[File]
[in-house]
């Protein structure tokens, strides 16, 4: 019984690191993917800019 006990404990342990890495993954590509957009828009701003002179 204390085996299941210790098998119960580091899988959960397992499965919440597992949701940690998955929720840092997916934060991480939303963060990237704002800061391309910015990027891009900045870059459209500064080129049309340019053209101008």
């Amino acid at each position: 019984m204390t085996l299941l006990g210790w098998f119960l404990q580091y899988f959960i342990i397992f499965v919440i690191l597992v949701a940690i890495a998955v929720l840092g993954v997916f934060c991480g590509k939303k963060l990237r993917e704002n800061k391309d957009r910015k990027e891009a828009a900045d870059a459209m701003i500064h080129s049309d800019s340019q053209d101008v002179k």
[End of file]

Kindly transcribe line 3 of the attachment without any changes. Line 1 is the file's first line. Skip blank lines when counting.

């Amino acid at each position: 019984m204390t085996l299941l006990g210790w098998f119960l404990q580091y899988f959960i342990i397992f499965v919440i690191l597992v949701a940690i890495a998955v929720l840092g993954v997916f934060c991480g590509k939303k963060l990237r993917e704002n800061k391309d957009r910015k990027e891009a828009a900045d870059a459209m701003i500064h080129s049309d800019s340019q053209d101008v002179k």